Cytogenetic abnormalities in CLL are important prognostic indicators. Historically, only interphase cytogenetics was clinically useful in CLL because traditional mitogens are not effective mitotic stimulants. Recently, CpG-oligodeoxynucleotide (ODN) stimulation has shown effectiveness in CLL. The CLL Research Consortium (CRC) tested the effectiveness and reproducibility of CpG-ODN stimulation to detect chromosomally abnormal clones by five laboratories. More clonal abnormalities were observed after culture of CLL cells with CpG-ODN than with pokeweed mitogen (PWM)+12-O-tetradecanoyl-phorobol-13-acetate (TPA). All clonal abnormalities in PWM+TPA cultures were observed in CpG-ODN cultures, whereas CpG-ODN identified some clones not found by PWM+TPA. CpG-ODN stimulation of one normal control and 12 CLL samples showed that excepting clones of del(13q) in low frequencies and one translocation, results in all five laboratories were consistent, and all abnormalities were concordant with FISH. Thus, abnormal clones in CLL are more readily detected with CpG-ODN stimulation than with traditional B-cell mitogens. After CpG-ODN stimulation, abnormalities were reproducible among cytogenetic laboratories. CpG-ODN did not appear to induce aberrations in cell culture and enhanced detection of abnormalities and complexity in CLL. Since karyotypic complexity is prognostic and is not detectable by standard FISH analyses, stimulation with CpG-ODN is useful to identify this additional prognostic factor in CLL.
Histone H1 is commonly used to assay kinase activity in vitro. As many promising targeted therapies affect kinase activity of specific enzymes involved in cancer transformation, H1 phosphorylation can serve as potential pharmacodynamic marker for drug activity within the cell. In this report we utilized a phosphoproteomic workflow to characterize histone H1 phosphorylation changes associated with two targeted therapies in the Kasumi-1 Acute Myeloid Leukemia (AML) cell line. The phosphoproteomic workflow was first validated with standard casein phosphoproteins and then applied to the direct analysis of histone H1 from Kasumi-1 nuclear lysates. Ten H1 phosphorylation sites were identified on the H1 variants, H1.2, H1.3, H1.4, H1.5 and H1.x. Liquid chromatography mass spectrometry profiling of intact H1s demonstrated global dephosphorylation of H1.5 associated with therapy by the cyclin dependent kinase inhibitor, flavopiridol, and the Hsp90 inhibitor, 17AAG (17-(Allylamino)-17-demethoxygeldanamycin). In contrast, independent treatments with a nucleotide analog, proteosome inhibitor and histone deacetylase inhibitor did not exhibit decreased H1.5 phosphorylation. The data presented herein demonstrate that potential of histones to assess the cellular response of reagents that have direct and indirect effects on kinase activity that alters histone phosphorylation. As such, this approach may be a highly informative marker for response to targeted therapies influencing histone phosphorylation.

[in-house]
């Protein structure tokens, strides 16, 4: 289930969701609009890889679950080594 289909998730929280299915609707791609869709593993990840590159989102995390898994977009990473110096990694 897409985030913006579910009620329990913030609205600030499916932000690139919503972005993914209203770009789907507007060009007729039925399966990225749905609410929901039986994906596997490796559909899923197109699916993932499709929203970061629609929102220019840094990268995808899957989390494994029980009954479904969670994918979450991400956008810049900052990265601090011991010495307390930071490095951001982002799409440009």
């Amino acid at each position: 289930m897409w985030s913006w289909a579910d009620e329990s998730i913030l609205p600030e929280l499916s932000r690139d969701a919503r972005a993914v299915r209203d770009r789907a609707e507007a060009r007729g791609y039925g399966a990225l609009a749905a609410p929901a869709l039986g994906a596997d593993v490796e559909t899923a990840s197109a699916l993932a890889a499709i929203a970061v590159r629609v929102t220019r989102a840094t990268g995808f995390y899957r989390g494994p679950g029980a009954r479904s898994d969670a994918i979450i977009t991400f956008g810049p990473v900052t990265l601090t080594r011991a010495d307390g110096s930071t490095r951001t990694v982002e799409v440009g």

Histone; Acute Myeloid Leukemia; Chemotherapy; Phosphorylation